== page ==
Compared to the nearly 4,000 years of history of the Vietnamese culture, the city of Da Nang, or Danang as it was traditionally known, only dates to the early 14th century when the area was settled as a small village in the wilds of central Vietnam. It wasn’t until the 17th century that the area was settled as a port, which traded with various European and Asian merchants. This small, backwater port was annexed by the French Empire under Napoleon III in 1858, and renamed Tourane. It became one of the five major French Indochina cities, growing in size and importance.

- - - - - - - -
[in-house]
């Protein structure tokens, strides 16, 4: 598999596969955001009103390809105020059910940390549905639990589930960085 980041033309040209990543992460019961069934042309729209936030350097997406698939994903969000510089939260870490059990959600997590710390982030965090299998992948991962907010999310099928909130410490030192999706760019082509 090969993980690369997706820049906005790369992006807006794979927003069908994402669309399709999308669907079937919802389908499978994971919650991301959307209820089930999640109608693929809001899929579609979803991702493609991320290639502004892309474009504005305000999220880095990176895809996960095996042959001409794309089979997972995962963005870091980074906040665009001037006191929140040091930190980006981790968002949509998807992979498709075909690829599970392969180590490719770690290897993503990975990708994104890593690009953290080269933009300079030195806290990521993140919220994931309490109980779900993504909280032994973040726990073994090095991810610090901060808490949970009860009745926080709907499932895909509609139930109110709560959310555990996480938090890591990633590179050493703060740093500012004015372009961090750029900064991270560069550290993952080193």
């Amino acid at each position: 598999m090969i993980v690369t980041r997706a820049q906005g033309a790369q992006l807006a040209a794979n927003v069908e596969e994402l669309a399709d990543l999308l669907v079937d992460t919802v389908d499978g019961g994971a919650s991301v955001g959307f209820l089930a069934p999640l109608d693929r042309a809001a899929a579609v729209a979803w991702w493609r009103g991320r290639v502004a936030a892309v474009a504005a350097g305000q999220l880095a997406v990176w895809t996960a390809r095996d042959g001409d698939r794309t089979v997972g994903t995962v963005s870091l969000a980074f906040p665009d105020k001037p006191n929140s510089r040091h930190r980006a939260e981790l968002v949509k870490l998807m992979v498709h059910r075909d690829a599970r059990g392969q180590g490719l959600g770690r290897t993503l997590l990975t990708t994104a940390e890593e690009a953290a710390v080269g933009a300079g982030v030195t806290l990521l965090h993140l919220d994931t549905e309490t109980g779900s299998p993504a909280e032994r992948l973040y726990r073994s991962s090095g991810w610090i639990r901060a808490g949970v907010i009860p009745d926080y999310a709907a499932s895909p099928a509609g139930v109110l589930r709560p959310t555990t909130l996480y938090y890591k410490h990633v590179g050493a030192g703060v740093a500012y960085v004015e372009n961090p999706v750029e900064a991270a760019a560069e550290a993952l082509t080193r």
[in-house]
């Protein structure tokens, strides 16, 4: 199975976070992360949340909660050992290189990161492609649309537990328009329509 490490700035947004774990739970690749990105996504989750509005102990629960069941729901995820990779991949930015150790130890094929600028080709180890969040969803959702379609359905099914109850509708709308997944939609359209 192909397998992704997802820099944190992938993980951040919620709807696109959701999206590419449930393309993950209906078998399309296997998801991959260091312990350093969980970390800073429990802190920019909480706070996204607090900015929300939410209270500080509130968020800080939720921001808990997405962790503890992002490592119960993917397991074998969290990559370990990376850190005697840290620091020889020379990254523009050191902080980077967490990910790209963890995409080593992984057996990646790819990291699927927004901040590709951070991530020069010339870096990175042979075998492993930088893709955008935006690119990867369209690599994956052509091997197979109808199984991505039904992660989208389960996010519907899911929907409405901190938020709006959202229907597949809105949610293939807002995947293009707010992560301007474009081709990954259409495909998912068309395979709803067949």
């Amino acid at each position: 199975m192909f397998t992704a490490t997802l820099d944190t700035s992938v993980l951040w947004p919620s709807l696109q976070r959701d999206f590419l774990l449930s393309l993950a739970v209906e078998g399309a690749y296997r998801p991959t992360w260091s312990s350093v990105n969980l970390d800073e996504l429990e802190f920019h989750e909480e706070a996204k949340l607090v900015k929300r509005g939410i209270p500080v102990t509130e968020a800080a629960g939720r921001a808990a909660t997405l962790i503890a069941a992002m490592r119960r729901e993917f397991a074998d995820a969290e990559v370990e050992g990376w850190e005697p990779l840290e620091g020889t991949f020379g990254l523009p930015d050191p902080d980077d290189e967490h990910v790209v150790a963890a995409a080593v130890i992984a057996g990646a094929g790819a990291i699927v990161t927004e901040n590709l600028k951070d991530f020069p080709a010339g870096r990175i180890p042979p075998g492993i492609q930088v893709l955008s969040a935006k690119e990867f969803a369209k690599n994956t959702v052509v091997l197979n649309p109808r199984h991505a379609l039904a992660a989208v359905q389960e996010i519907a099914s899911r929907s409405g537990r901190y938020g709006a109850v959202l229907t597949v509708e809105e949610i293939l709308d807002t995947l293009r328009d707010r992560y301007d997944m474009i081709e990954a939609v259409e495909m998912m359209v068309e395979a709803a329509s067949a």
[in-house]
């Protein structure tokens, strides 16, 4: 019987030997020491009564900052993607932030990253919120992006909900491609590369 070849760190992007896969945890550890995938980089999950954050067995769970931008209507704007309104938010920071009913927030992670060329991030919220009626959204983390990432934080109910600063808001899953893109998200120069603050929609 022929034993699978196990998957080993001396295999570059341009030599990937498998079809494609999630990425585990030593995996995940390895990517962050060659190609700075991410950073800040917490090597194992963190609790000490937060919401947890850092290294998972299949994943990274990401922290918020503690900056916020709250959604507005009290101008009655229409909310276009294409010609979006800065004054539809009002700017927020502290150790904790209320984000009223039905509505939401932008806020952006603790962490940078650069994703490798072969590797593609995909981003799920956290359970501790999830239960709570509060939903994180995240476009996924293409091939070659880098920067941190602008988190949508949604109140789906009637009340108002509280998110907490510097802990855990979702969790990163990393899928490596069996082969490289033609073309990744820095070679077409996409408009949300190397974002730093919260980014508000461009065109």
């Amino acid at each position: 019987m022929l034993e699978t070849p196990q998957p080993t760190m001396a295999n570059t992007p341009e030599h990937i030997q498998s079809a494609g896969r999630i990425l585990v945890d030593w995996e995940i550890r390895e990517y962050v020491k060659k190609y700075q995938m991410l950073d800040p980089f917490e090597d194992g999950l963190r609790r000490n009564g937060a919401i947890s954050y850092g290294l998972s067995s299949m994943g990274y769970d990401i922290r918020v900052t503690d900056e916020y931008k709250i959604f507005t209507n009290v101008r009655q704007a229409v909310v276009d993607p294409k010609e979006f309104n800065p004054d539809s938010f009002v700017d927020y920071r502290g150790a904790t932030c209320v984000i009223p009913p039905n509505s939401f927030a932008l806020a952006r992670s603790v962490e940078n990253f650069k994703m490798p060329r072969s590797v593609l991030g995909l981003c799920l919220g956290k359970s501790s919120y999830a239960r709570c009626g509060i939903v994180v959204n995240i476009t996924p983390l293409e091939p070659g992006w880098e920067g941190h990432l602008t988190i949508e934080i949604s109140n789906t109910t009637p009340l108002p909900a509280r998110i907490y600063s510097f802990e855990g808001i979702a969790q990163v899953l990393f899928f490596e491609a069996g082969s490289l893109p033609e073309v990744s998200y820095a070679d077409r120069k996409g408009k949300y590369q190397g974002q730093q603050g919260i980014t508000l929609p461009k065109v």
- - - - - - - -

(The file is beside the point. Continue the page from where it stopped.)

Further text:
In 1954 the French forces withdrew from all of South East Asia and an independent Vietnam was proclaimed, and the city’s name was changed to Thai Phien City. With the division of Vietnam into the North and South, it became part of the Republic of South Vietnam, and in 1965 was the location of the first landing of US forces in South East Asia. Da Nang was the scene of fierce fighting throughout the Vietnam War, notably during the 1968 Tet Offensive. Following the departure of American forces the ARVN forces defended the city until it fell to the North Vietnamese Army (NVA) in 1973.